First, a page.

A standard cost system establishes a predetermined figure that companies expect will represent actual production costs. The two most common standard costs are raw materials and labor. Standard costing comes from historical information based on previous production periods. Variance analysis is also possible when managerial accountants review standard costs to actual production costs. Besides its simplicity, other advantages exist with this system.
Identify Operating Standards
Companies can break down standard costing techniques into one of three groups: ideal, practical or lax. Ideal standards occur when no material waste or equipment inefficiencies occur and managers maximize labor output. Practical standards include a reasonable effort by all employees to produce goods to the best of their ability. Lax standards achieve minimum production output with the least effort. While these standards will typically not bring the most benefit to the company, they do for some production.
Identify Unfavorable Variances
Standard costing techniques help a company measure material and labor variances. For example, the company may expect to produce 1,000 units with standard material costs of $5 and standard labor costs of $9 per unit. Actual production costs, however, are $5.75 for materials and $9.50 for labor costs, resulting in unfavorable variances of 75 cents and 50 cents, respectively. The variances help companies focus on specific areas for implementing corrective measures to improve operating costs.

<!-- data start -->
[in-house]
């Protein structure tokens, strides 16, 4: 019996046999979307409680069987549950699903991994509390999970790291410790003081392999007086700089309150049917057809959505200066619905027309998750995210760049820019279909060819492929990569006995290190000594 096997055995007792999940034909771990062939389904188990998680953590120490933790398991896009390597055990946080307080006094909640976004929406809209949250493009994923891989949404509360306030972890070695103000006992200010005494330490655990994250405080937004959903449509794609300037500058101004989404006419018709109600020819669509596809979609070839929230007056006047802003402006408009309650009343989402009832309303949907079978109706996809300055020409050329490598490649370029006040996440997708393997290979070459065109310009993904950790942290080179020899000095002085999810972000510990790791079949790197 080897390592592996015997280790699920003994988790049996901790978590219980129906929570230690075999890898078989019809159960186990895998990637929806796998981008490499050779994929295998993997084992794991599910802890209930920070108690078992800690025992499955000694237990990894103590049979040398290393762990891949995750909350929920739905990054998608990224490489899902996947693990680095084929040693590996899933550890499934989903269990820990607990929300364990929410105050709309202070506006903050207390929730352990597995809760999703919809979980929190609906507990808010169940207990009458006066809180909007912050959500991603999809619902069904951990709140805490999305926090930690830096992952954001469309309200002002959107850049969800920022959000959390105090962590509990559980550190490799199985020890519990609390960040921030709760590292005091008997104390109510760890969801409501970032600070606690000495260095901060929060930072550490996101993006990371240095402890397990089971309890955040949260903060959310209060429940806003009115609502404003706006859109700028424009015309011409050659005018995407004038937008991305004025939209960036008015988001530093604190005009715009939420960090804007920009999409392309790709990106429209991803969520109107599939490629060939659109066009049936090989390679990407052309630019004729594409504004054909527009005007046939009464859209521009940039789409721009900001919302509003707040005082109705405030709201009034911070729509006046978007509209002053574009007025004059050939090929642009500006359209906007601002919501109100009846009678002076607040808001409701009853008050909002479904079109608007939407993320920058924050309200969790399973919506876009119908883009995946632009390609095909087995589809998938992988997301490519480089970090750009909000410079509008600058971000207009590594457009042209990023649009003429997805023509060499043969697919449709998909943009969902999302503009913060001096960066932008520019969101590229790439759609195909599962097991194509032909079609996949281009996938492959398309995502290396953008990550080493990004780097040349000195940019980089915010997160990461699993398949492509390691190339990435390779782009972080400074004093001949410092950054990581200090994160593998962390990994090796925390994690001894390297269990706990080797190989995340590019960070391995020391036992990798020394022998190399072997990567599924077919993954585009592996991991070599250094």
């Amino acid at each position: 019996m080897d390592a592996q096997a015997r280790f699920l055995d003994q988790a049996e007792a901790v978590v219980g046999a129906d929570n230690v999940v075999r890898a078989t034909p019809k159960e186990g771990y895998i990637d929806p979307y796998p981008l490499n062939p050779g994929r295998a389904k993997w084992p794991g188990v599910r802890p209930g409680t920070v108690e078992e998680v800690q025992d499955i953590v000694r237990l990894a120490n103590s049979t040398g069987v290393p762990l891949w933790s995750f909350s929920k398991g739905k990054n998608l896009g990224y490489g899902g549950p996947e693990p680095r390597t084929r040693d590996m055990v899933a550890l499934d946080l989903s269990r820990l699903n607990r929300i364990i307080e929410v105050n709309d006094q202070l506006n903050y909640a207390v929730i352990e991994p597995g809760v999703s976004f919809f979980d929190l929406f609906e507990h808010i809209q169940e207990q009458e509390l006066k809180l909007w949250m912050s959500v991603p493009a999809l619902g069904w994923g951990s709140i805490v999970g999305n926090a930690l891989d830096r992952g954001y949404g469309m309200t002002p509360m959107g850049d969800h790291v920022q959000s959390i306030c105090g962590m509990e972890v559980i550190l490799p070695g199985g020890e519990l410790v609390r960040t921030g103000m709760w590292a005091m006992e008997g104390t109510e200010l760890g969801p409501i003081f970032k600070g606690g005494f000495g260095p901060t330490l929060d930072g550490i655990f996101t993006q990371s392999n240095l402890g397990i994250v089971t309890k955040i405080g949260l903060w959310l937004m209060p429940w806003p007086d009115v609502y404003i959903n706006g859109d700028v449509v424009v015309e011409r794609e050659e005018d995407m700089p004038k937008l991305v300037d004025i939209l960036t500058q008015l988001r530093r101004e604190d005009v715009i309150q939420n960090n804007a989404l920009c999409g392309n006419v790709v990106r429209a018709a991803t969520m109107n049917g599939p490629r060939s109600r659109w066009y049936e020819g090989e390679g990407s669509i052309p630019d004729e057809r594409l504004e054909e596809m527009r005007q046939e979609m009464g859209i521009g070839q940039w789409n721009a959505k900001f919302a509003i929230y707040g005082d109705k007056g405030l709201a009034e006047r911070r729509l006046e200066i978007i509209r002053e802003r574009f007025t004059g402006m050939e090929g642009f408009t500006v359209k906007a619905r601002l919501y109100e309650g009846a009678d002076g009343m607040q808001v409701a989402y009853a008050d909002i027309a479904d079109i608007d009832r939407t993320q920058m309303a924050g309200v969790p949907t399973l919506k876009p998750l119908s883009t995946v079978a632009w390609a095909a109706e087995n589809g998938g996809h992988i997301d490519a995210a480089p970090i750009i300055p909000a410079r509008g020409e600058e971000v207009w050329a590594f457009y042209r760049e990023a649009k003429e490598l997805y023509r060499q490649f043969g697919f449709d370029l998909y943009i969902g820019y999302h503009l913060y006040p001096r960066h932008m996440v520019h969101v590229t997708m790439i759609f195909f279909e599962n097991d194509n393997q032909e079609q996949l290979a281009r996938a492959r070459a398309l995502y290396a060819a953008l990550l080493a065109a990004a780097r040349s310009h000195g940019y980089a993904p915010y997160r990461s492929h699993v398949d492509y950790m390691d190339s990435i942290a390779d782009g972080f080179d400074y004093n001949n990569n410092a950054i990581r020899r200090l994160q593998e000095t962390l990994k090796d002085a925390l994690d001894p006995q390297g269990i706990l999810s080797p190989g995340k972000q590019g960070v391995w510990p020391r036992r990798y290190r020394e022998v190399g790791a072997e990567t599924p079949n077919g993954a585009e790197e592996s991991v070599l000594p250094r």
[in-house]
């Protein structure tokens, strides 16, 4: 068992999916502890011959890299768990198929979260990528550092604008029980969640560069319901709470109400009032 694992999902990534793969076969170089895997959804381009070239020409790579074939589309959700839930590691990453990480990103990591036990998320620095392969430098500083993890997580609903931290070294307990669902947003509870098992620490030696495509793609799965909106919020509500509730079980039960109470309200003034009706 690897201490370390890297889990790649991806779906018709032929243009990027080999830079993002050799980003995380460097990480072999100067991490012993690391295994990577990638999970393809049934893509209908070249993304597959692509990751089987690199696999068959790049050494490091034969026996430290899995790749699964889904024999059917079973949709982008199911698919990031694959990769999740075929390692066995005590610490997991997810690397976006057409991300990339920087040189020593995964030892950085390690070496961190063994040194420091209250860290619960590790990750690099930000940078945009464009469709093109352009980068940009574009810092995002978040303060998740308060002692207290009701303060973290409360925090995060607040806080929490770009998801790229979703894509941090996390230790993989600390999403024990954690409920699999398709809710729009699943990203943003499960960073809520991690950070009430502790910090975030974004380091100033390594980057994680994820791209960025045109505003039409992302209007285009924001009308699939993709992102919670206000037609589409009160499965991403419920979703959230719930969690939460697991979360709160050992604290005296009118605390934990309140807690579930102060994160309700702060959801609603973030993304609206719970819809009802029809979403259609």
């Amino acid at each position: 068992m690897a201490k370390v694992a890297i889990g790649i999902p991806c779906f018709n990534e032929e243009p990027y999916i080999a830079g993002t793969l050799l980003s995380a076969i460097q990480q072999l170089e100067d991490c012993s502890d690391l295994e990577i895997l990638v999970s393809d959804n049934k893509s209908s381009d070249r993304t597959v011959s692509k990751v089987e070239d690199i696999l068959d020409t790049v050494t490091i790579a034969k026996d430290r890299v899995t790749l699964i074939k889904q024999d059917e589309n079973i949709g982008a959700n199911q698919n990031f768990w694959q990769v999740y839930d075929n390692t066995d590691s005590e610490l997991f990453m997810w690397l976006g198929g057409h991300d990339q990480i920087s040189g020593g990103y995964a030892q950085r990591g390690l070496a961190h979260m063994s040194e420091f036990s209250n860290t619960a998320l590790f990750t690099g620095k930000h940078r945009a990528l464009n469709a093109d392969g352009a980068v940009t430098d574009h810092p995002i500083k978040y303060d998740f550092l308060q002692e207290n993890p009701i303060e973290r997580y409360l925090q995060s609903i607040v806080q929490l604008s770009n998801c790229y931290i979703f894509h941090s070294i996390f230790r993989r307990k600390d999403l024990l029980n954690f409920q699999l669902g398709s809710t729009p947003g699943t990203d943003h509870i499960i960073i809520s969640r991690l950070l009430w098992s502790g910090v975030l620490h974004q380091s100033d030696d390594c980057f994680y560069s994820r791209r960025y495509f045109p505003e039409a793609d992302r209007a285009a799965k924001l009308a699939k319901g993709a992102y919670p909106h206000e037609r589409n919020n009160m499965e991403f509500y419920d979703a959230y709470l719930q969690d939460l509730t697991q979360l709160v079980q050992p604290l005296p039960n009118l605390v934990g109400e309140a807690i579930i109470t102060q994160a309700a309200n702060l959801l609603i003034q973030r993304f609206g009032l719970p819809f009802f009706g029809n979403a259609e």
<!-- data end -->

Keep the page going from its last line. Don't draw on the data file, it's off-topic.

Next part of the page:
A common purpose of standard costing techniques is to help a company plan its annual budget. Companies will plan their output for the upcoming year, estimate or calculate the standard costs for materials and labor and present this information to upper-level management or production managers. This provides a roadmap for future production expenditures. This production budget can include more than one set of standards, allowing owners and manager to have planned budgets for ideal, practical and lax standards.
Variances from standard costing techniques are not always unfavorable. For example, an increase in produced units can result in higher individual costs for materials and labor. This results in the economic concept of marginal costs. For each additional unit produced, the company’s costs will go up. However, marginal revenue will also rise, as the company has more units to sell, increasing its marginal revenue. The goal should be achieving production levels where marginal costs equal marginal revenue, resulting in the highest profit.
- "Cost Management: Strategies for Business Decisions"; Ronald W. Hilton et al.; 2006
Kirk Thomason began writing in 2011. In addition to years of corporate accounting experience, he teaches online accounting courses for two universities. Thomason holds a Bachelor and Master of Science in accounting.